Molecular update and therapeutic trials in muscle disorders of glycogen and lipid metabolism

Several disorders of glycogen metabolism affect skeletal muscle and up to now 13 different enzymatic defects have been recognized. Glycolytic disorders and phosphorylase deficiency present as predominant signs exercise intolerance, cramps and myoglobinuria. Infantile acid maltase deficiency is characterized by cardiomegaly, juvenile and adult acid maltase deficiencies have as major clinical signs limb weakness and respiratory insufficiency. Glycogenosis type II is undergoing a therapeutic trial with recombinant alpha-glucosidase replacement that has demonstrated a good response in the infantile form. Current therapy of adult AMD is nutritional (high protein diet) but a future trial of enzyme replacement is under preparation. Patients with lipid storage myopathies (LSM) are typified by inhibited beta-oxidation and increased intramyocellular lipid content. Most enzyme defects pertain to fatty acid transport in mitochondria of beta-oxidation such as carnitine palmityl transferase, very long chain acylCoA transferase, trifunctional enzyme, medium and short chain acylCoA transferase. LSM are characterized by muscle weakness, myoglobinuria and exercise intolerance. Primary carnitine deficiency is an autosomal recessive disorder characterized by recurrent hypoketotic hypoglycaemia and cardiomyopathy. A gene encoding for the high affinity carnitine transporter OCTN2 is mutated in these patients. Carnitine supplementation is an efficacious treatment and reverses the dilatative cardiomyopathy. Metabolic myopathies are caused by inability of the muscle to utilize fuel: i.e. fatty acids, glycogen or glucose.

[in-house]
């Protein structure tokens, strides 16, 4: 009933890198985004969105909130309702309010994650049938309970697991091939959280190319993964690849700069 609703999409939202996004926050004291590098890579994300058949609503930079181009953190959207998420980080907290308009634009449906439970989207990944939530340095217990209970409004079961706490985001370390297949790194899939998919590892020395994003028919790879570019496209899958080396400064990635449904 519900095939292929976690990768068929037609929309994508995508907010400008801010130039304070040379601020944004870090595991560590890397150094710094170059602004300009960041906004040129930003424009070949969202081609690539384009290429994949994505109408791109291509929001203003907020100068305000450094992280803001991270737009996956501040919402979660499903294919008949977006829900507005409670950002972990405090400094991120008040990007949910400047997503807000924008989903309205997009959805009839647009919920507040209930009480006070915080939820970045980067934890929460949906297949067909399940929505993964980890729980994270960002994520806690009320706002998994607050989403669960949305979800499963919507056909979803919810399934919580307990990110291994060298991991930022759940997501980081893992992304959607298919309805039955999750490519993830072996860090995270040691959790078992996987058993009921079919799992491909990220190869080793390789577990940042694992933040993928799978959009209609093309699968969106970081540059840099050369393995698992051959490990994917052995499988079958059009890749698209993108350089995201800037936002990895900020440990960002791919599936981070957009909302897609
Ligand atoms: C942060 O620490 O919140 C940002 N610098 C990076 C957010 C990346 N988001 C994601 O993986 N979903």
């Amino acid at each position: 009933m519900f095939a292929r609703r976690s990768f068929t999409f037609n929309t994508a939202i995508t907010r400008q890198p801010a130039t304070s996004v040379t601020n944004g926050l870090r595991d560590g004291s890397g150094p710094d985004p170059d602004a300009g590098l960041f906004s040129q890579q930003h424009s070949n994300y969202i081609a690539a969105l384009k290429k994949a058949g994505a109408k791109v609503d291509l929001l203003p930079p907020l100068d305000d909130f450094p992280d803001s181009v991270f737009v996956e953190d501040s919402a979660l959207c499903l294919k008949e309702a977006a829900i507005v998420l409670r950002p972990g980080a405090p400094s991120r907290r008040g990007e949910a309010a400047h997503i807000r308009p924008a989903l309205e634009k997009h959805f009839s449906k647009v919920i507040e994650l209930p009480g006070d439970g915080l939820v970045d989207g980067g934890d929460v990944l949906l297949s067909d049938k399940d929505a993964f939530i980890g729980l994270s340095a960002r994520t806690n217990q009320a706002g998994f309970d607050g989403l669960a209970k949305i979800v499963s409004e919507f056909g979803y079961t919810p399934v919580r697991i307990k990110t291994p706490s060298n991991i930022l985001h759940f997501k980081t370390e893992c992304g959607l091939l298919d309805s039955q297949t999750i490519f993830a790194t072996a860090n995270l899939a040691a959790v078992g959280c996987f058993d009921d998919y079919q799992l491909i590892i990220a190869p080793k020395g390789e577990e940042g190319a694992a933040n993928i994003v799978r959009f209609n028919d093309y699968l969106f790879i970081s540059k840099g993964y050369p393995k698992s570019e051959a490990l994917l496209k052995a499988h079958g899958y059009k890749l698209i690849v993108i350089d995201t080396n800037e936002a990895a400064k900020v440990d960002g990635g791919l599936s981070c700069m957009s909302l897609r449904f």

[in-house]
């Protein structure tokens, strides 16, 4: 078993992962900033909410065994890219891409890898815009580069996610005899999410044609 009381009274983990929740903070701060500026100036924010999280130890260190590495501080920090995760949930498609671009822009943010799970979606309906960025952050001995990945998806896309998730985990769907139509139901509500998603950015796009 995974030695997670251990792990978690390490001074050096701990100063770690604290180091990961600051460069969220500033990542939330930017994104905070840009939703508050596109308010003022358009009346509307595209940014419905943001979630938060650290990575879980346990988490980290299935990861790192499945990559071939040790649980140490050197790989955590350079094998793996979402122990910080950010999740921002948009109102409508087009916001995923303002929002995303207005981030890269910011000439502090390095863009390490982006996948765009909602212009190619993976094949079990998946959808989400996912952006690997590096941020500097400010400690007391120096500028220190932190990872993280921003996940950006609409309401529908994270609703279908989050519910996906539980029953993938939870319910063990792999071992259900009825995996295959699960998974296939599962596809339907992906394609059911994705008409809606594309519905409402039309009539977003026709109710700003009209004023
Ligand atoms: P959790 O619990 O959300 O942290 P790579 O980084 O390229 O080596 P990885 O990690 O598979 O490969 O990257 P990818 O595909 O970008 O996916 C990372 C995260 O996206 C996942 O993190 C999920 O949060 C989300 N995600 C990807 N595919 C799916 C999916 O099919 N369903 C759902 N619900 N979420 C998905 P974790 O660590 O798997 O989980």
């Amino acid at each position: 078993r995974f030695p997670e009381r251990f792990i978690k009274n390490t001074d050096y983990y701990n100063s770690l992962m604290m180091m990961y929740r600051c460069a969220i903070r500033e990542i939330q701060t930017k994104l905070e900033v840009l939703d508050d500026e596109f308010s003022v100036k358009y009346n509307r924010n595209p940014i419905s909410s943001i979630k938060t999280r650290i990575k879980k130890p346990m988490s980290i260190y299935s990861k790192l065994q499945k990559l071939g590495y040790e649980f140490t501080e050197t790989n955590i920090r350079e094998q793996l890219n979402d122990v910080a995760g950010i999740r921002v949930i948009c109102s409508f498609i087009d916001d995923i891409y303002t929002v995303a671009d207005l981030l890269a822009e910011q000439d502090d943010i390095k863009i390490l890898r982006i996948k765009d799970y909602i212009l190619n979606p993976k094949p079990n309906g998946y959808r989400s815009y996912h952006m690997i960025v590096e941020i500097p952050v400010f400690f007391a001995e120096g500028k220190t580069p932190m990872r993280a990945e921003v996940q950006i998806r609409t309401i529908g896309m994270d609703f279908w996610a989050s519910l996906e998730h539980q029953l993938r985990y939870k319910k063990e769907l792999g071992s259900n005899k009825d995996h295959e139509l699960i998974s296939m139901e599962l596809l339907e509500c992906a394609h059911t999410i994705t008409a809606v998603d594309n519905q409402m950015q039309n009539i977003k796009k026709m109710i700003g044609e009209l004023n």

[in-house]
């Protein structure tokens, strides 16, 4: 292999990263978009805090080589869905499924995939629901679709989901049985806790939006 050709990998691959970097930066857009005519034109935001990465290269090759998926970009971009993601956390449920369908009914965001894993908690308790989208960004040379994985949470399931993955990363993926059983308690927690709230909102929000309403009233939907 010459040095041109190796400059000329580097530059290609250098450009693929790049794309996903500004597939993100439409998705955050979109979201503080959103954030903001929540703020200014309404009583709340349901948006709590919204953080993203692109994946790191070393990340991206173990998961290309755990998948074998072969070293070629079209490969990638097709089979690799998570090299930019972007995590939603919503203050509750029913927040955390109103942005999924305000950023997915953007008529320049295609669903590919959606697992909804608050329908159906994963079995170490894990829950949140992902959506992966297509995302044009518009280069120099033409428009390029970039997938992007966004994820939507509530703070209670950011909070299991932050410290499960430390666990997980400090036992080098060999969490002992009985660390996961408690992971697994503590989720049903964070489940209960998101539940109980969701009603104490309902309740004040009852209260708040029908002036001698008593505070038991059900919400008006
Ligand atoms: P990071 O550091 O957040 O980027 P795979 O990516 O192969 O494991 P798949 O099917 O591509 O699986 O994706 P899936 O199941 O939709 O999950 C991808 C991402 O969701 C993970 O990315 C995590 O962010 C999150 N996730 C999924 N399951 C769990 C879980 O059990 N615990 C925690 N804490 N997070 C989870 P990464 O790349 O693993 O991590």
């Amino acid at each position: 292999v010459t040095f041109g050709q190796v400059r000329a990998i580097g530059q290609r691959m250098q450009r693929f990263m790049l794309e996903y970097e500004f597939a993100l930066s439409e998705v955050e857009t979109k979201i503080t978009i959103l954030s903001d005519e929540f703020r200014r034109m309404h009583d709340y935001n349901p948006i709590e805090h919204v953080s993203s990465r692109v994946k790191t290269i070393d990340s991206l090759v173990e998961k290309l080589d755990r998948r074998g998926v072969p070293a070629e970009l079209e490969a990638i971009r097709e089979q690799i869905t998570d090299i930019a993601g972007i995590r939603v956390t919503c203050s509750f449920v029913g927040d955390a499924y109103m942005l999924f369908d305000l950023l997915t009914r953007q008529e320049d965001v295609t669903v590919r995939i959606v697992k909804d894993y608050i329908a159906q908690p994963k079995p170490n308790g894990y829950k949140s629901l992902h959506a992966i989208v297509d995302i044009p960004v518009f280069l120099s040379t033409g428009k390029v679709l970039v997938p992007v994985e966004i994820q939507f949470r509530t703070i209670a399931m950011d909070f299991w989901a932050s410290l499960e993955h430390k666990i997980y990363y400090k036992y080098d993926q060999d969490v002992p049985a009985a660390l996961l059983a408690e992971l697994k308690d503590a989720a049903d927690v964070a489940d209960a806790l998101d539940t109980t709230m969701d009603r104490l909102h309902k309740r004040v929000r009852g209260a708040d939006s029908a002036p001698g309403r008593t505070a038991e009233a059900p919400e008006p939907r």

Category: Review
Volume: Vol. 47, No 2, april - june 2003
Authors: C. Angelini
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